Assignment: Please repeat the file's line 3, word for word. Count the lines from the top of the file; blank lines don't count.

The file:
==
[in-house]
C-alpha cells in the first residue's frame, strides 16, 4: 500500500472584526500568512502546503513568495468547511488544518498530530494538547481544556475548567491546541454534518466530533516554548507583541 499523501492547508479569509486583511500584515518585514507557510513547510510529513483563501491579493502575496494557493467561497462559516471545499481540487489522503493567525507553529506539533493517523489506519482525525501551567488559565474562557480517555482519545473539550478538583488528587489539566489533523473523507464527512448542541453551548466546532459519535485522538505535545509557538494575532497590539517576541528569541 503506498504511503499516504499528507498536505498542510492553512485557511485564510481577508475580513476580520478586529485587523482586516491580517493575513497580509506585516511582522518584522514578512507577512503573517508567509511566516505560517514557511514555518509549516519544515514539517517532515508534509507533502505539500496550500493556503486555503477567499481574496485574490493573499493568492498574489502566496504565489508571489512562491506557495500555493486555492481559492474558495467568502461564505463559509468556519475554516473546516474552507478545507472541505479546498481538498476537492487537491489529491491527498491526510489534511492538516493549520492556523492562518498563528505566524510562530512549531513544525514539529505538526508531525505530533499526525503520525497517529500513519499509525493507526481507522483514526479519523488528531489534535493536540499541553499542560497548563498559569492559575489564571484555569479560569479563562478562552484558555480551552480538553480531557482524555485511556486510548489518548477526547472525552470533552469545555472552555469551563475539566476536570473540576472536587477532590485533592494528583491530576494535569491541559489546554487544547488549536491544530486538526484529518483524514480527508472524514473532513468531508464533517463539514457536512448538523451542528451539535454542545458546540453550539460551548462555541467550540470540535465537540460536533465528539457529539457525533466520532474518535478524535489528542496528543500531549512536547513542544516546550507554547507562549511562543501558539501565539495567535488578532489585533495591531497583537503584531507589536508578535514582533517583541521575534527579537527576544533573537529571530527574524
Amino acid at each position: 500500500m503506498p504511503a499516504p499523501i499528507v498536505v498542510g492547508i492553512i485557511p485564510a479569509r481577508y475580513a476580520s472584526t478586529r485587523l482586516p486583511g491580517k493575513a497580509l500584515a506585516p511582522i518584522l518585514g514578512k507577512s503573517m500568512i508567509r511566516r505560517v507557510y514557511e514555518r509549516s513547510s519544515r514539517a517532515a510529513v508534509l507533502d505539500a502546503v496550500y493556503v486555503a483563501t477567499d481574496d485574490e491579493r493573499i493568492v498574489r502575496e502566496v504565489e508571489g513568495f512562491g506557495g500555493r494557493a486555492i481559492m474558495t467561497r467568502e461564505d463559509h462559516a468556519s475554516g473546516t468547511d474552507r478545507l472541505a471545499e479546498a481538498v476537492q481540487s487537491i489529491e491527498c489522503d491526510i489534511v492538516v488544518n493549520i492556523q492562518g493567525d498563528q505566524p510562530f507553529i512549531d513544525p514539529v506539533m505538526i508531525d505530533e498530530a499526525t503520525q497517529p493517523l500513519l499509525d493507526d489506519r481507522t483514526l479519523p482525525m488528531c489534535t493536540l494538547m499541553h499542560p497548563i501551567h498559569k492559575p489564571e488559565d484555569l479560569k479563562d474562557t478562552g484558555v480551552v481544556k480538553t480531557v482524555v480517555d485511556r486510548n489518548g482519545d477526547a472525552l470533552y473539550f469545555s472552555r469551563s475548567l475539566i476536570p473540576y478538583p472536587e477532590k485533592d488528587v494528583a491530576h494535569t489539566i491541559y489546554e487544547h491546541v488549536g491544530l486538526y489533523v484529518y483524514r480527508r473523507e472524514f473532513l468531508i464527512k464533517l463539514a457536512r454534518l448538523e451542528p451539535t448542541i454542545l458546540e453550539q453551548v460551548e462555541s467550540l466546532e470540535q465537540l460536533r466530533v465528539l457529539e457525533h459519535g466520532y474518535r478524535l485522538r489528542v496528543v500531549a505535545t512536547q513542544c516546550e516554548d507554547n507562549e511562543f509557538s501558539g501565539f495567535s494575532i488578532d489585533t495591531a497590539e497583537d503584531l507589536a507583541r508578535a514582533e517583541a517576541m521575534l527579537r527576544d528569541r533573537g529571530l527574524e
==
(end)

Amino acid at each position: 500500500m503506498p504511503a499516504p499523501i499528507v498536505v498542510g492547508i492553512i485557511p485564510a479569509r481577508y475580513a476580520s472584526t478586529r485587523l482586516p486583511g491580517k493575513a497580509l500584515a506585516p511582522i518584522l518585514g514578512k507577512s503573517m500568512i508567509r511566516r505560517v507557510y514557511e514555518r509549516s513547510s519544515r514539517a517532515a510529513v508534509l507533502d505539500a502546503v496550500y493556503v486555503a483563501t477567499d481574496d485574490e491579493r493573499i493568492v498574489r502575496e502566496v504565489e508571489g513568495f512562491g506557495g500555493r494557493a486555492i481559492m474558495t467561497r467568502e461564505d463559509h462559516a468556519s475554516g473546516t468547511d474552507r478545507l472541505a471545499e479546498a481538498v476537492q481540487s487537491i489529491e491527498c489522503d491526510i489534511v492538516v488544518n493549520i492556523q492562518g493567525d498563528q505566524p510562530f507553529i512549531d513544525p514539529v506539533m505538526i508531525d505530533e498530530a499526525t503520525q497517529p493517523l500513519l499509525d493507526d489506519r481507522t483514526l479519523p482525525m488528531c489534535t493536540l494538547m499541553h499542560p497548563i501551567h498559569k492559575p489564571e488559565d484555569l479560569k479563562d474562557t478562552g484558555v480551552v481544556k480538553t480531557v482524555v480517555d485511556r486510548n489518548g482519545d477526547a472525552l470533552y473539550f469545555s472552555r469551563s475548567l475539566i476536570p473540576y478538583p472536587e477532590k485533592d488528587v494528583a491530576h494535569t489539566i491541559y489546554e487544547h491546541v488549536g491544530l486538526y489533523v484529518y483524514r480527508r473523507e472524514f473532513l468531508i464527512k464533517l463539514a457536512r454534518l448538523e451542528p451539535t448542541i454542545l458546540e453550539q453551548v460551548e462555541s467550540l466546532e470540535q465537540l460536533r466530533v465528539l457529539e457525533h459519535g466520532y474518535r478524535l485522538r489528542v496528543v500531549a505535545t512536547q513542544c516546550e516554548d507554547n507562549e511562543f509557538s501558539g501565539f495567535s494575532i488578532d489585533t495591531a497590539e497583537d503584531l507589536a507583541r508578535a514582533e517583541a517576541m521575534l527579537r527576544d528569541r533573537g529571530l527574524e